Although Bangladesh experienced impressive reductions in poverty from the mid-1990s until the onset of the food price crisis in 2007—with the percentage of the population living in poverty falling from 51 percent in 1995 to 40 percent in 2005—50 million of the country’s people still live in extreme poverty, and 36 million people cannot afford an adequate diet. Women and children are particularly vulnerable to micronutrient deficien-cies because of their relatively higher requirements for reproduction and growth, respectively, and because a pro-male bias prevalent in Bangla-desh and other parts of South Asia limits women’s bargaining power, which in turn inhibits their ability to meet their own and their children’s micronutrient requirements. Child malnutrition rates remain among the highest in the world, wasting rates have risen alarmingly in recent years, and rice-based diets such as those consumed by the poor in rural Bangladesh may not provide all the micronutrients necessary for a healthy life.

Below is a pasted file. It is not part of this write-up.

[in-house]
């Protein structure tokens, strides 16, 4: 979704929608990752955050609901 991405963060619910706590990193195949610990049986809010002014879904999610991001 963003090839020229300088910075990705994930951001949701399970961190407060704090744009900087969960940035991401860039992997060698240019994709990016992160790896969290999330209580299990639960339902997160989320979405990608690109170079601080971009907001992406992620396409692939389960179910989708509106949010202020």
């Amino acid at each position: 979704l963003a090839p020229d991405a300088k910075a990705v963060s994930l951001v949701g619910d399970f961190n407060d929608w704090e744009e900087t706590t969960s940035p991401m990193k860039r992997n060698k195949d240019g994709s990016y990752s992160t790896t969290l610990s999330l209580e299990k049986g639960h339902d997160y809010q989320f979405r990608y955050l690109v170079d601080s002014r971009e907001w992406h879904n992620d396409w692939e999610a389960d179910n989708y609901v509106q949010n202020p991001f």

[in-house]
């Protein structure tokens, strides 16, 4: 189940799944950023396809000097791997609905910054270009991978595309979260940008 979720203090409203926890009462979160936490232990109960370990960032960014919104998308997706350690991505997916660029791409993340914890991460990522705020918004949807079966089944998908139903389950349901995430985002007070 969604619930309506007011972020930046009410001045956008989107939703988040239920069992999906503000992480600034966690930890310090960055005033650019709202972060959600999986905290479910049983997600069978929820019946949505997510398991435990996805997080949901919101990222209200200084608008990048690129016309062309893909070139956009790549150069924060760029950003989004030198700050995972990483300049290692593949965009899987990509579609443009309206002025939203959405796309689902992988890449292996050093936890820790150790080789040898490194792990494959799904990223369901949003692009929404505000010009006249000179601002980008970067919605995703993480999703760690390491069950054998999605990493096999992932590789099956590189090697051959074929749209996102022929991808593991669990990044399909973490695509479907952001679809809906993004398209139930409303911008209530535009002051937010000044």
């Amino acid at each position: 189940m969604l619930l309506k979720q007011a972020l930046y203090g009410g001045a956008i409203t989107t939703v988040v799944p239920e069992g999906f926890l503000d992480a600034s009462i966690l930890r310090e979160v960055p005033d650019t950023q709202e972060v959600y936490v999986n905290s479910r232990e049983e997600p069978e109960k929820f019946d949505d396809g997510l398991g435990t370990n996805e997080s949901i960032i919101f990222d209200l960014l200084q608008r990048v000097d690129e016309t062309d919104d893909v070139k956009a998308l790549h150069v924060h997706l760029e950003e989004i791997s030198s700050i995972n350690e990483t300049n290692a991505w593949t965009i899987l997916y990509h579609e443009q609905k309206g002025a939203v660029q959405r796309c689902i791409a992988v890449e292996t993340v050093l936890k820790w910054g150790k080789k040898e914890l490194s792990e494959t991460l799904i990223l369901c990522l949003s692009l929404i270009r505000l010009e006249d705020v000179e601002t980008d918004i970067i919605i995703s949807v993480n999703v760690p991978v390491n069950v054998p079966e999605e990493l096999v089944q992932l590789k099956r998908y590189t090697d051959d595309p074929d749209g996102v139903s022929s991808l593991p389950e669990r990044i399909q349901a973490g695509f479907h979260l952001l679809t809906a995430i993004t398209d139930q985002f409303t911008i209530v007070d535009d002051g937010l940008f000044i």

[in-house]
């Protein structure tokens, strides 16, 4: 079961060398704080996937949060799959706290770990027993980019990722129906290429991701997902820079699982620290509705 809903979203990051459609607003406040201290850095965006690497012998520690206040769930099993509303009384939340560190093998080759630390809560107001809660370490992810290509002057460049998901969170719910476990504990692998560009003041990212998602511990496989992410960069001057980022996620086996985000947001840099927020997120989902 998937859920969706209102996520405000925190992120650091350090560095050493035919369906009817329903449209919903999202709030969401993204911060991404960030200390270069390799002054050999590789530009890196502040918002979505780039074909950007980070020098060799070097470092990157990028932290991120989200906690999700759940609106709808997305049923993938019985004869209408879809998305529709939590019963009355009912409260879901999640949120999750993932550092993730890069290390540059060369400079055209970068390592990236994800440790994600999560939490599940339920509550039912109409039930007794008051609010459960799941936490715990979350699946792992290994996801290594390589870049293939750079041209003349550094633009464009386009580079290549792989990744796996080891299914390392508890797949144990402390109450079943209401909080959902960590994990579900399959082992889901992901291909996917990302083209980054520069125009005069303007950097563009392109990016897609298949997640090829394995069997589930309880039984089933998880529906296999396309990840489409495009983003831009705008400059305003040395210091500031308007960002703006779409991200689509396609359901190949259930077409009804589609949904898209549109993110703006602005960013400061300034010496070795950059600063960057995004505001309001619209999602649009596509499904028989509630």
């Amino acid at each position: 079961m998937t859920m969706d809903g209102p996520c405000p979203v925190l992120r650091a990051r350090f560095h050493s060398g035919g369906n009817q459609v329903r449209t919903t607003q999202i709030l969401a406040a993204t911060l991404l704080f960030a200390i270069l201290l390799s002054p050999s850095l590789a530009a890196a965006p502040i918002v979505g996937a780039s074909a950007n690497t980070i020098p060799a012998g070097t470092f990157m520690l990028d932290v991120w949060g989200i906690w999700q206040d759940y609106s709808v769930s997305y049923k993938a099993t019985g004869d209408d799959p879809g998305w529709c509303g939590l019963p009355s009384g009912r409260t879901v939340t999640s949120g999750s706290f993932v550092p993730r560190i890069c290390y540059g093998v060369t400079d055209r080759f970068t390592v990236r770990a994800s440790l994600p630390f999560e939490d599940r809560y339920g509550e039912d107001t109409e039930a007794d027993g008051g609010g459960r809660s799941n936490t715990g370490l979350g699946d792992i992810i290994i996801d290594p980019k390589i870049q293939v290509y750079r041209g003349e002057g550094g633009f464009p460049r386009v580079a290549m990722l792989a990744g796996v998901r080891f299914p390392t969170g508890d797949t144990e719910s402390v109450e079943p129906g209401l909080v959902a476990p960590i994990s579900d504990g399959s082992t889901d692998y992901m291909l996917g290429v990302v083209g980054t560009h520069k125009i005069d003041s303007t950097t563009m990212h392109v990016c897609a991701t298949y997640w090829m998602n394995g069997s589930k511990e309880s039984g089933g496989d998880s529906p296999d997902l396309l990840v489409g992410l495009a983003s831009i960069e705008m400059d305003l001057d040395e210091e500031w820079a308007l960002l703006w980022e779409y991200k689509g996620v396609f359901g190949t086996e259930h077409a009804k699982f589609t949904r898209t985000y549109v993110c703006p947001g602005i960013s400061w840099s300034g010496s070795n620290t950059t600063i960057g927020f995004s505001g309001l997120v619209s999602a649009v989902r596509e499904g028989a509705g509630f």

This study focused on determining (1) the long-term impacts of the adoption of new vegetable varieties and polyculture fishpond manage-ment technologies on per capita consumption and gender-disaggregated measures of monetary and nonmonetary well-being; (2) the impact of the new technologies on physical and human capital accumulation; and (3) the underlying processes—at household, community, and national levels—that contributed to the success or failure of the adoption of the technologies.
IFPRI and CPRC